I’m All Ears: The Two-Way Street of Workplace Feedback
What’s the most important thing we’re not engaging in with our colleagues? The answer, as 70 guests discovered at last Tuesday’s WAC Community Event, is right in front of our eyes, and relates to a segment of communication that most of us understand to be vital to progress, but which we steer clear of as to avoid soliciting controversy.
The Art of Feedback, presented by author, transformational coach and WAC specialist Deborah Howard, and hosted by Anchin, Block & Anchin LLP, has that answer wrapped up in its title. As employees of a firm at any job level, we all want feedback on our performance. Deborah reminded us that feedback from someone is a gift, as it can only be given or received, and yields desirable outcomes that could not have been acquired or achieved by our own means.
Still, somehow we tend to be stingy with our feedback; Collectively, one of our biggest workplace complaints is that we’re not receiving the feedback we need, not always acknowledging that we, ourselves, are guilty of clamming up when others could use some from us. The disconnect, as Deborah indicated, stems primarily from our lack of grace in receiving feedback. Many managers admit that they don’t like giving feedback since, in their experience, when the feedback is not all positive, the recipient can become defensive and resentful.
Clearly, the feedback problem cannot be solved on a grand social scale; the solution begins within the individual. No wonder so many bells seemed to be going off in heads following Deborah’s presentation, those grateful and intuitive participants coming away with the tools that will promise them a career full of constructive feedback, coming at them and from them. Here are some of Deborah’s most valuable lessons from the evening:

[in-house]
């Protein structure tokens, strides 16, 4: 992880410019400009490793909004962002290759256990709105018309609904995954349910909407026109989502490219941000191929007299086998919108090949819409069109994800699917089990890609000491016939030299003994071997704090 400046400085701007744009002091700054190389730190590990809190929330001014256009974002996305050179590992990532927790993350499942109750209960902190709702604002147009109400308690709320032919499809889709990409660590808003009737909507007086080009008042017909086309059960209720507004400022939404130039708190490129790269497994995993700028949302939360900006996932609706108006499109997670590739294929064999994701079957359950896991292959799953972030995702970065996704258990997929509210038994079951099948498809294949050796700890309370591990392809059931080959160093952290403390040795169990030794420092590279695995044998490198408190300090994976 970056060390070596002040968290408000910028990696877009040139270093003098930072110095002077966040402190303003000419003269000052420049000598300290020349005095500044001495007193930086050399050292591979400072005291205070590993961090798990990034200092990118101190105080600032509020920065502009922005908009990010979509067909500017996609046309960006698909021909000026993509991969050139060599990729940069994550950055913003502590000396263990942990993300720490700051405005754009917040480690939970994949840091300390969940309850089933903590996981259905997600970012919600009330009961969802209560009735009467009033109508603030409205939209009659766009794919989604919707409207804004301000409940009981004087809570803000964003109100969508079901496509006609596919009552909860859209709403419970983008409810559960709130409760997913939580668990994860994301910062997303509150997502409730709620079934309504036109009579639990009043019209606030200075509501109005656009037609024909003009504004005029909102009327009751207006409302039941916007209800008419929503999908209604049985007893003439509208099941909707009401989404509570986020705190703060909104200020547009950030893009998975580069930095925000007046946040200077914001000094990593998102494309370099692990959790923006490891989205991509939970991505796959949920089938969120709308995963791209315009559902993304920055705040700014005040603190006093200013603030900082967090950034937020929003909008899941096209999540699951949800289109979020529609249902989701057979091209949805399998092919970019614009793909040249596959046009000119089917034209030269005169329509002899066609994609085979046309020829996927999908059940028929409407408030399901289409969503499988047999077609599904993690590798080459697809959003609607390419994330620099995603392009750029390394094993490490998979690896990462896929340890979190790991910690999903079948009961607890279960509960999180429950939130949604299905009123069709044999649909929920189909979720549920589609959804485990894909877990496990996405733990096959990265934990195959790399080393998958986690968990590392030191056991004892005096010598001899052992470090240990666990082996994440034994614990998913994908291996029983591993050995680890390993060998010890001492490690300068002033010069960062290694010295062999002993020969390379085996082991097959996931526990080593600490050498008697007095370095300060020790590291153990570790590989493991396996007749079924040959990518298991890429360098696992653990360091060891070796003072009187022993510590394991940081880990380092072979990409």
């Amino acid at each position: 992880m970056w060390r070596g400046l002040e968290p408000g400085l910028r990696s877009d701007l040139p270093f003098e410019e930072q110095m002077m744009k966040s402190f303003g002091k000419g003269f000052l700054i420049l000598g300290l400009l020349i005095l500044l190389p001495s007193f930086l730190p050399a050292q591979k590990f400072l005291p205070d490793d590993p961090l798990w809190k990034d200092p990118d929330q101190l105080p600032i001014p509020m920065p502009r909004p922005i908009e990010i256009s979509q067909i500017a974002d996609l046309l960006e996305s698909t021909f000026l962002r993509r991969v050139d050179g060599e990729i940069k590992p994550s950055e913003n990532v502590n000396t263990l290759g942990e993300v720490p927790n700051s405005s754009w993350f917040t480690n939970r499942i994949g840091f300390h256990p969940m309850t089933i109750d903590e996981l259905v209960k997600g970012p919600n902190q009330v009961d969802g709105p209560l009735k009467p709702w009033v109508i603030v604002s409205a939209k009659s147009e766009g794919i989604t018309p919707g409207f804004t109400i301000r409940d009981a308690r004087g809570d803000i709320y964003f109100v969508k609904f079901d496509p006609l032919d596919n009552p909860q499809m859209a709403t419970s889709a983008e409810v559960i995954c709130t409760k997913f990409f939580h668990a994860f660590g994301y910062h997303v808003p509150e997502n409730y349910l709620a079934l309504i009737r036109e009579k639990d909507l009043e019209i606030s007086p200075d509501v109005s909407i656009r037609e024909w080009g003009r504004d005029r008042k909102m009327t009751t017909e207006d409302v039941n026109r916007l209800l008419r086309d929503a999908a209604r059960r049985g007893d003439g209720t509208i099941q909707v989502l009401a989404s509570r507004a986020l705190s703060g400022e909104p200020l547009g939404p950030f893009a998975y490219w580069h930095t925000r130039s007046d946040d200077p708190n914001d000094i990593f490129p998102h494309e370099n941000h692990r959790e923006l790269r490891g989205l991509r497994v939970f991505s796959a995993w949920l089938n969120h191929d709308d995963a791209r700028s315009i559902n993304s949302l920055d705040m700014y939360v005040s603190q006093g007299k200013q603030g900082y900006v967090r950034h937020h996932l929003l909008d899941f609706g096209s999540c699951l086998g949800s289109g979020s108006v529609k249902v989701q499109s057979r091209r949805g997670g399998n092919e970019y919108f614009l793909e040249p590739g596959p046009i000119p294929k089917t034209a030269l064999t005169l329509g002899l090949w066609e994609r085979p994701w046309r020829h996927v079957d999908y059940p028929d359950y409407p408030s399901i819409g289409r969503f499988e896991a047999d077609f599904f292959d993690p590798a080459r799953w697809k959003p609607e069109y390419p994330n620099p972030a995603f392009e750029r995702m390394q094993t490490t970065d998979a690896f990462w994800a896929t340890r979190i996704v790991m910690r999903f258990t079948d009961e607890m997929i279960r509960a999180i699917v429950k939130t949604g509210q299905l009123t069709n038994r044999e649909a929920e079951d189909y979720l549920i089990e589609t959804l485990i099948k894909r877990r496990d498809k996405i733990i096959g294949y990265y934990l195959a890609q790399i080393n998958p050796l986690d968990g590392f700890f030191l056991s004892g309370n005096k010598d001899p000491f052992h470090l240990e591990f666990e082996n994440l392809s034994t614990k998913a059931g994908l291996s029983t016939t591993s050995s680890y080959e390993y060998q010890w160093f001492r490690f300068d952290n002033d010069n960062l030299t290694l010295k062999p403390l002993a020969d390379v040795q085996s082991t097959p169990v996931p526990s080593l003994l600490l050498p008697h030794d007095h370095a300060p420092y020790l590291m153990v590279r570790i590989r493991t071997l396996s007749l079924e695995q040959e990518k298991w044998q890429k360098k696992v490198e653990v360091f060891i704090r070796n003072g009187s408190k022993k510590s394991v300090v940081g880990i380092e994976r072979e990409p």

Open Joe & Harry’s Window
Deborah reminded us of the Johari Window exercise from a previous WAC event, and applied it fittingly to the exchange of feedback. In essence, there may be elements of our personalities that turn other people off, but that we are not aware of (being aggressive, talking over other people, acting judgmental). Being open to feedback will reveal these shortcomings to us and in turn, not only guide us to improve our behavior, but set the stage for more feedback to freely flow in our direction.
And Breathe In The Fresh A.I.R.
Now, let’s not forget the art of giving feedback, particularly in the sensitive realm of negative feedback. Simply remember Deborah’s brilliant “AIR” acronym, and you will be off and running. Firstly, always remember to critique someone’s specific Action, not the person as a whole (“you tend to talk over other people”). Then, be sure to describe the Impact that action has on others (“your habit interrupts the team”). Finally, make your Request for what you’d like the person to say/do differently (“please be conscious of your action and try to change it”). When delivered in this careful manner, you might be surprised how effective your feedback can be, and how open a seemingly untouchable person can become.
There is, of course, much more dimension and nuance to feedback exchange, and Deborah offered some helpful “Do’s” and “Don’ts”. A few favorites of mine include:
–Do be timely in giving feedback. Waiting two weeks to offer feedback that’s relevant today could diminish its impact.
–Don’t outsource the feedback by having someone else deliver it. This is not fair to the recipient, and threatens to create a triangle of animosity.
–Do feel free to request feedback when it’s been too long. Sit down with someone and say “I need to know where I’m doing well, and where I need to improve, so I can be a stronger part of the team”.
–Don’t be defensive or make excuses when receiving unsolicited feedback. Instead, listen objectively, and ask questions to be sure you understand the feedback.
Check back shortly to read the fascinating “Baby Steps” of the evening….those brief but poignant takeaways reported by the event’s attendees.